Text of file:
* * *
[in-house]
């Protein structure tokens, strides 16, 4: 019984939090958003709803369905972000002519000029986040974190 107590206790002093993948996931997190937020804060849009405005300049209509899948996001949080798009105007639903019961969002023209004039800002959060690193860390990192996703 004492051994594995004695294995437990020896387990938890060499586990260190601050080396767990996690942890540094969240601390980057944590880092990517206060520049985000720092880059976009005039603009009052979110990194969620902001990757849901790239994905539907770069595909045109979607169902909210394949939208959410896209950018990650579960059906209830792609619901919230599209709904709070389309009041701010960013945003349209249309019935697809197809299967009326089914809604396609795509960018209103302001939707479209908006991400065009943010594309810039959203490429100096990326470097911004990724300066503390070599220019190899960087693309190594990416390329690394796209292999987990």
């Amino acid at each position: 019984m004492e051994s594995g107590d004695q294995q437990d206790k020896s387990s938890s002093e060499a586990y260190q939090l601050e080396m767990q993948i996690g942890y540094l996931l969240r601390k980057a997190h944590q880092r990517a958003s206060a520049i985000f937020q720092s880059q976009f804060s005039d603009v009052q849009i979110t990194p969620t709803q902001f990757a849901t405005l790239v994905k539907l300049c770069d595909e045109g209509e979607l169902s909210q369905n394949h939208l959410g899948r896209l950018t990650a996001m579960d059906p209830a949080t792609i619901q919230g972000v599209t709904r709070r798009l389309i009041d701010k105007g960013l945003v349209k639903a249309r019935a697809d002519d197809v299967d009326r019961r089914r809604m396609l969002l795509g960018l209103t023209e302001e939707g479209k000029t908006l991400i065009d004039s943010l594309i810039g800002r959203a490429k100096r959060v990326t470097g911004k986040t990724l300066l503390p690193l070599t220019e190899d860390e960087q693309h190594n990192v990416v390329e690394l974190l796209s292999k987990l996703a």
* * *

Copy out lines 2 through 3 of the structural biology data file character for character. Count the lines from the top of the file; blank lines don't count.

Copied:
């Protein structure tokens, strides 16, 4: 019984939090958003709803369905972000002519000029986040974190 107590206790002093993948996931997190937020804060849009405005300049209509899948996001949080798009105007639903019961969002023209004039800002959060690193860390990192996703 004492051994594995004695294995437990020896387990938890060499586990260190601050080396767990996690942890540094969240601390980057944590880092990517206060520049985000720092880059976009005039603009009052979110990194969620902001990757849901790239994905539907770069595909045109979607169902909210394949939208959410896209950018990650579960059906209830792609619901919230599209709904709070389309009041701010960013945003349209249309019935697809197809299967009326089914809604396609795509960018209103302001939707479209908006991400065009943010594309810039959203490429100096990326470097911004990724300066503390070599220019190899960087693309190594990416390329690394796209292999987990």
């Amino acid at each position: 019984m004492e051994s594995g107590d004695q294995q437990d206790k020896s387990s938890s002093e060499a586990y260190q939090l601050e080396m767990q993948i996690g942890y540094l996931l969240r601390k980057a997190h944590q880092r990517a958003s206060a520049i985000f937020q720092s880059q976009f804060s005039d603009v009052q849009i979110t990194p969620t709803q902001f990757a849901t405005l790239v994905k539907l300049c770069d595909e045109g209509e979607l169902s909210q369905n394949h939208l959410g899948r896209l950018t990650a996001m579960d059906p209830a949080t792609i619901q919230g972000v599209t709904r709070r798009l389309i009041d701010k105007g960013l945003v349209k639903a249309r019935a697809d002519d197809v299967d009326r019961r089914r809604m396609l969002l795509g960018l209103t023209e302001e939707g479209k000029t908006l991400i065009d004039s943010l594309i810039g800002r959203a490429k100096r959060v990326t470097g911004k986040t990724l300066l503390p690193l070599t220019e190899d860390e960087q693309h190594n990192v990416v390329e690394l974190l796209s292999k987990l996703a």